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Air Mobility Command Advanced Console System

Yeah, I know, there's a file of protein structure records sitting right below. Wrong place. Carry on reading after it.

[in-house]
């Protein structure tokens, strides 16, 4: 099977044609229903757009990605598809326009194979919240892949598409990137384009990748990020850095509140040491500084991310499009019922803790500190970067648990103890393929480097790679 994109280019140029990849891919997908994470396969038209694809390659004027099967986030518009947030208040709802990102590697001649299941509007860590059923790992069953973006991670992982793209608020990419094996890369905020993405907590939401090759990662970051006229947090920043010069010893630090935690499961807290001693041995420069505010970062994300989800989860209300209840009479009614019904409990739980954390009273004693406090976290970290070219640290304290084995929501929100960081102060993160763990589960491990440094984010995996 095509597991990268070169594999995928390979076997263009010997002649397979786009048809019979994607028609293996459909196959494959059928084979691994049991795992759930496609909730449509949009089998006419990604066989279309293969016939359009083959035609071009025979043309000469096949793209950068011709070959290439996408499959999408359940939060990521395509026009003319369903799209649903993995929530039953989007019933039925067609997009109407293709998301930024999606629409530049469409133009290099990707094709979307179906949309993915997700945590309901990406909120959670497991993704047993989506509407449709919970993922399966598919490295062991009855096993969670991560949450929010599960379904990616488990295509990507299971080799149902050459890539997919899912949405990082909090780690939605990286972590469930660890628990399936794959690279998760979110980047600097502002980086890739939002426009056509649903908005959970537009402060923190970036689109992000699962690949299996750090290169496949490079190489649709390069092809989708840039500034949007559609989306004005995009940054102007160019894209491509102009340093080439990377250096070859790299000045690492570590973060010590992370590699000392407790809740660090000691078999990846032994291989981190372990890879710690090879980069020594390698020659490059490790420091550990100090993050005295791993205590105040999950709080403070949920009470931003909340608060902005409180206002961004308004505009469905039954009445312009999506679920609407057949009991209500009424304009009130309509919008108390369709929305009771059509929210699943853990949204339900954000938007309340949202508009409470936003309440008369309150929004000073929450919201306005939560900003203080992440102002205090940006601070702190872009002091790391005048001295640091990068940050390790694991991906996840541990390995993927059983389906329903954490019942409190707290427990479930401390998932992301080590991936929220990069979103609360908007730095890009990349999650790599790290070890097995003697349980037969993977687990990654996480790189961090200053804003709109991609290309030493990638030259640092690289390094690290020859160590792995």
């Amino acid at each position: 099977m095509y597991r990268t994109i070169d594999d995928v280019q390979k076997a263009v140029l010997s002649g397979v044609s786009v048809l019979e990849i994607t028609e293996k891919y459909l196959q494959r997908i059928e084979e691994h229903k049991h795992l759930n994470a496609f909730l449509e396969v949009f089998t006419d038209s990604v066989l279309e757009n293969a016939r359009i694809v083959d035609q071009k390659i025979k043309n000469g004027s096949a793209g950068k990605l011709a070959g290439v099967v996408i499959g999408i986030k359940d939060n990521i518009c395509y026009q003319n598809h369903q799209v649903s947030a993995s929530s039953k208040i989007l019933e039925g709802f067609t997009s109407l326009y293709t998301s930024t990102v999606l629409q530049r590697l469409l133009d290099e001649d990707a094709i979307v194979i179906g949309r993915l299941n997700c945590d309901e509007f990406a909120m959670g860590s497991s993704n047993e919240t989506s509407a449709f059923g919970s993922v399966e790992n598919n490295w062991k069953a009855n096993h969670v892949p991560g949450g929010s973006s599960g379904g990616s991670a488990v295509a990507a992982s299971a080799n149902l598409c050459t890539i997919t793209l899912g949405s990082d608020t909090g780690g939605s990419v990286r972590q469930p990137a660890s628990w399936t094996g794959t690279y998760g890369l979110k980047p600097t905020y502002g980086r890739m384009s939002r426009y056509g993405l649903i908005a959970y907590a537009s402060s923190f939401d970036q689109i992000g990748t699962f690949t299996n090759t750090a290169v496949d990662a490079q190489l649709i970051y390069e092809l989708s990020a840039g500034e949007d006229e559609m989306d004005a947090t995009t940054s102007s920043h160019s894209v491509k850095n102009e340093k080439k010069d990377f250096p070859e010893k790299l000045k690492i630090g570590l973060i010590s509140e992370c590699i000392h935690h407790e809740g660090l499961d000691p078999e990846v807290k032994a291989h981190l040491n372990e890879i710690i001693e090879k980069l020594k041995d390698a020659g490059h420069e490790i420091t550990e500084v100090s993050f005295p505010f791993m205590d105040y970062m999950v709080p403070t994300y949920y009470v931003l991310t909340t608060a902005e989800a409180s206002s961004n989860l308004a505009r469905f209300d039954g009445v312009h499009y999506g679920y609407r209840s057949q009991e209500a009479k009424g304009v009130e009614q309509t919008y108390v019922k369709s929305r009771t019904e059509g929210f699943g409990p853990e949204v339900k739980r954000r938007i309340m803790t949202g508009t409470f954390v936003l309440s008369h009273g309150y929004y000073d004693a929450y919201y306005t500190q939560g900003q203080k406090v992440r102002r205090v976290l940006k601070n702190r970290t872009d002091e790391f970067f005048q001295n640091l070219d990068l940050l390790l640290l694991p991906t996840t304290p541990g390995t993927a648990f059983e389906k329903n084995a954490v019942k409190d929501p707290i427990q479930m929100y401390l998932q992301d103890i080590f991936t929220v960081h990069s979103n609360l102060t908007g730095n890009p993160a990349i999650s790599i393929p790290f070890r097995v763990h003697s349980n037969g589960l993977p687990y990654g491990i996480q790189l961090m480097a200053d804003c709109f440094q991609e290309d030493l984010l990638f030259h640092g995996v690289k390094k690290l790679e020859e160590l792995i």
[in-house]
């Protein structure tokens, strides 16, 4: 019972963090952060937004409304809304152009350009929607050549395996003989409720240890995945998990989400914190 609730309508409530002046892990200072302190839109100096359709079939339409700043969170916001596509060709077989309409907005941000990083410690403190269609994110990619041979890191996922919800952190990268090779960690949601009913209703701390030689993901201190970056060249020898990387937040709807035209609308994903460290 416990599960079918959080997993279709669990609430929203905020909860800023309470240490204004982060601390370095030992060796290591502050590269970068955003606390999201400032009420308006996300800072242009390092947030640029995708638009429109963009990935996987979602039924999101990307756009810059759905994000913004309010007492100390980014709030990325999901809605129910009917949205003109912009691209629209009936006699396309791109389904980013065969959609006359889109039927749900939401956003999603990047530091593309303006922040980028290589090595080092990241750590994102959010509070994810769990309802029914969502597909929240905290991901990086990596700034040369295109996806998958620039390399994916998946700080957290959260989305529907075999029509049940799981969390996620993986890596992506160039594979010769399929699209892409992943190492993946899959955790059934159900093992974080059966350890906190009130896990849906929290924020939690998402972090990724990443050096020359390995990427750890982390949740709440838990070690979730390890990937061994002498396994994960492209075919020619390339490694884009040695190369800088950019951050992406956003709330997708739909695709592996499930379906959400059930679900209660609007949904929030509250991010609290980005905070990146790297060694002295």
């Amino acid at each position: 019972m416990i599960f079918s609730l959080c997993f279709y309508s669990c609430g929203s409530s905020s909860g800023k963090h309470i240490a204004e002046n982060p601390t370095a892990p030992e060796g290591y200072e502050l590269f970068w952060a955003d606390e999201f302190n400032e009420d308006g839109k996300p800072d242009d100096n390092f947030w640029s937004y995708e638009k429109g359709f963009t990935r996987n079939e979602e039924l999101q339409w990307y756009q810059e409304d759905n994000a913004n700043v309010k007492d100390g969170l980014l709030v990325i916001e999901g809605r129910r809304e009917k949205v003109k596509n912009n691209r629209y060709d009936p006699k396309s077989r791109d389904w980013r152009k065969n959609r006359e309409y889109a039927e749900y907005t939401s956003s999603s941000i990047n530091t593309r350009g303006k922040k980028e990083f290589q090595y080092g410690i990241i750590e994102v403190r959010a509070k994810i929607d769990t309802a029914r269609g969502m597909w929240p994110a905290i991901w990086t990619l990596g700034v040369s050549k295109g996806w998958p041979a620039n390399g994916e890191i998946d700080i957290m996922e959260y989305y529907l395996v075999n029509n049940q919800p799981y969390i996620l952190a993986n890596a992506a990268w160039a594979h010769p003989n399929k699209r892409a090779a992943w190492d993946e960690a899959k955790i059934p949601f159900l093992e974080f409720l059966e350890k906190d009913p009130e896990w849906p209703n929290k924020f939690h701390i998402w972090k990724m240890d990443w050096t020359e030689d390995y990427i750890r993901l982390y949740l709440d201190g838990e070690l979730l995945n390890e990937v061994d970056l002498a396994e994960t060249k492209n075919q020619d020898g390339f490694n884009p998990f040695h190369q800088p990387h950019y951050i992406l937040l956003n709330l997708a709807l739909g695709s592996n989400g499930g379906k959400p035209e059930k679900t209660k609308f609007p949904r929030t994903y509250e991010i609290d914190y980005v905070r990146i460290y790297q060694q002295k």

On 1 January 1929, a tri-engined Fokker C-2 aircraft, with a crew offive aboard, climbed into the southern California sky. This aircraft, dubbed the Question Mark, was not history’s first air refueling mission, but it played a crucialrole in the beginning of air refueling efforts and in the development ofthe US Army Air Corps. In fact, the first attempts at air refueling started in 1921 with five-gallon gas cans. On 2 October 1921, a US Navy lieutenant in the back of a Huff-Daland HD-4 used a grappling hook to snag a gas can from a float in the Potomac River, and on 21 November, a wing walker with a gas can strapped to his back climbed from an airborne Lincoln Standard to a Curtiss IN-4 and proceeded to pour the gas into the aircraft’s tank. While these two publicity stunts deserve mention, the first air-toair refueling using a gravity-flow hose occurred in 1923. Earlier that year, the US Army Air Service had equipped two De Haviland DH-4Bs with inflight hoses. Mter installation, testing, and preparation, the Army Air Service was ready to put it to use, and on 27 June, one of the DH-4s flew a 6-hour and 38-minute flight that included two air refuelings. Testing continued through much of 1923 until 18 November, when the hose became entangled in the right wings of the two aircraft. Lieutenant P. T. Wagner, the pilot of the refueler, was killed in the accident. At that time, however, the Army’s budget was very limited, and the aviation branch, in particular, had not yet recovered from the 1919 demobilization. The tests in 1923 attempted to show the practicality of air refueling, with a flight-duration (37.25 hours) and distance (3,293 miles) record set in August and a border-to-border flight from Lamas, Washington, to Tijuana, Mexico, in October. Still, between the budgetary constraints and the lack of an actual application, the testing slowly ground to a halt, and the November accident caused the US Army Air Service to cease it altogether.